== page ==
The emergent metaphysics in Plato’s theory of disorder as found in The Timaeus and Laws X.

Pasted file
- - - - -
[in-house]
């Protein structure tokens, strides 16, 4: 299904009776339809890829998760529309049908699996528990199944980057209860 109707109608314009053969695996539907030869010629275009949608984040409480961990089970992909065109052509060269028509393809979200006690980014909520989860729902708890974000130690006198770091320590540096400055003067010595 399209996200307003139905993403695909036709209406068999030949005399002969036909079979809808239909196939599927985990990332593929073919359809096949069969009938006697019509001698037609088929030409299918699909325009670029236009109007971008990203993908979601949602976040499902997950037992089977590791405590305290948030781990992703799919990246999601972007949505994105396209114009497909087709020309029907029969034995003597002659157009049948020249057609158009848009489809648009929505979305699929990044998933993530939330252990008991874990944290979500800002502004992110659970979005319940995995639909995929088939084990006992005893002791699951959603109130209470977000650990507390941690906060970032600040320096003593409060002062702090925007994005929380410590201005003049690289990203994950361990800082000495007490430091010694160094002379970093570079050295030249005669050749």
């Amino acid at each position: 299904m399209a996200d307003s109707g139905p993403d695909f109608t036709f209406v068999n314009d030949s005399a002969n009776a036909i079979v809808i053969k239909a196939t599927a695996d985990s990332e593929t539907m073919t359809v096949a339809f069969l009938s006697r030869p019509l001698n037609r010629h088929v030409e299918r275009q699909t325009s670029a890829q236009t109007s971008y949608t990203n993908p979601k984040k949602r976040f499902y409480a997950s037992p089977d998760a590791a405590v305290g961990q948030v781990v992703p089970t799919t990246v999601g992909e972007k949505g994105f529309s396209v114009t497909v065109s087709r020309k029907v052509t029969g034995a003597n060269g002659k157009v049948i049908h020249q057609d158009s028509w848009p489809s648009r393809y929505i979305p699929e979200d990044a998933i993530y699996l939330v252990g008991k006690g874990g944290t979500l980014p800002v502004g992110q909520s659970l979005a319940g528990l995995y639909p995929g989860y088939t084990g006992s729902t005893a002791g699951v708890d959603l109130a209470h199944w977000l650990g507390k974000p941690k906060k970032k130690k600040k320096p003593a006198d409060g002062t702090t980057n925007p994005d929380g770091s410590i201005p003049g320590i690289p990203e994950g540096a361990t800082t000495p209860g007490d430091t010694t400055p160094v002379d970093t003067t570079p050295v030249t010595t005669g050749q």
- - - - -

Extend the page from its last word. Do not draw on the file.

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This thesis is an exploration of Plato’s understanding of the power of disorder as it is presented in his cosmology, The Timaeus and in his predominantly religious work, Laws X. In the former work this causal force is presented as the disordering power responsible for the physical chaos prior to the generation of the universe, as well as for any residual disorder found within the cosmos after it has been ordered and is the antithesis of ‘nous’ or reason. In the latter work, however, Laws X, the causal force for disorder is now understood as a disordering power capable of endangering the soul, active long after the cosmos has been generated and itself, a ‘Soul’. What ultimately emerges is a dynamic theory of disorder and a metaphysics supporting that theory, weaving through, connecting across and separating apart these two works. In Part I, consisting of five chapters, I provide the Greek, an original translation and commentary on seven key passages from The Timaeus where Plato presents his ideas on disorder, both as an effect within the cosmos and as a causal power or force for disorder prior to its generation. In this regard, I look closely at Plato’s use of the Greek word &V&YK~ in its role as a disordering power, but which has also been commonly understood and translated as ‘necessity’. I contrast this with Plato’s understanding of the role which the ‘Demiurge’ or the ordering power of the cosmos has played, with its faculty of ~06s or ‘reason’ and its access to ideal ‘Forms’ or ‘ideas’ when ordering or generating the universe. In Part 11, consisting of four chapters, Laws X is similarly presented, providing the Greek, a translation (for the most part, that of A. E. Taylor) and commentary on eight key passages. Here I investigate Plato’s understanding of disorder as it pertains specifically to the ‘soul’ and of the soul’s relation to the disordering power(s) and to ‘evil’. In the final chapter a theory of disorder is proposed, in which an epistemology is outlined, an ontology is given and from which, it is argued, a metaphysics of disorder emerges.